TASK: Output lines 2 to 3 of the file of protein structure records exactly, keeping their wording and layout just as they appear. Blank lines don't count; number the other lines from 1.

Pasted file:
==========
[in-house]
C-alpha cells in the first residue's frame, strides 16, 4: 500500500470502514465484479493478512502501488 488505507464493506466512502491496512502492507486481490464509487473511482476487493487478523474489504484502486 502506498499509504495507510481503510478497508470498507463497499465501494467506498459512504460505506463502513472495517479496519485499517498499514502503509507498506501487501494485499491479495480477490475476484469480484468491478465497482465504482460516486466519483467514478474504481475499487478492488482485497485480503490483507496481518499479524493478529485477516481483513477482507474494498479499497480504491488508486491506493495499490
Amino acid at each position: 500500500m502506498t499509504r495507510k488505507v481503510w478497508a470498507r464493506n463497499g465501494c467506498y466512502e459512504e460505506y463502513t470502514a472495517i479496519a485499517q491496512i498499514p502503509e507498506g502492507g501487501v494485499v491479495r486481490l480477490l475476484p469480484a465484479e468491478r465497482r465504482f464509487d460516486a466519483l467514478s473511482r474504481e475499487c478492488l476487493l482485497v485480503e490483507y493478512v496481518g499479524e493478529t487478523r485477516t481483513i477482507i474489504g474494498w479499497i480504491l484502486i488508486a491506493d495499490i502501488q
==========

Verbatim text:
C-alpha cells in the first residue's frame, strides 16, 4: 500500500470502514465484479493478512502501488 488505507464493506466512502491496512502492507486481490464509487473511482476487493487478523474489504484502486 502506498499509504495507510481503510478497508470498507463497499465501494467506498459512504460505506463502513472495517479496519485499517498499514502503509507498506501487501494485499491479495480477490475476484469480484468491478465497482465504482460516486466519483467514478474504481475499487478492488482485497485480503490483507496481518499479524493478529485477516481483513477482507474494498479499497480504491488508486491506493495499490
Amino acid at each position: 500500500m502506498t499509504r495507510k488505507v481503510w478497508a470498507r464493506n463497499g465501494c467506498y466512502e459512504e460505506y463502513t470502514a472495517i479496519a485499517q491496512i498499514p502503509e507498506g502492507g501487501v494485499v491479495r486481490l480477490l475476484p469480484a465484479e468491478r465497482r465504482f464509487d460516486a466519483l467514478s473511482r474504481e475499487c478492488l476487493l482485497v485480503e490483507y493478512v496481518g499479524e493478529t487478523r485477516t481483513i477482507i474489504g474494498w479499497i480504491l484502486i488508486a491506493d495499490i502501488q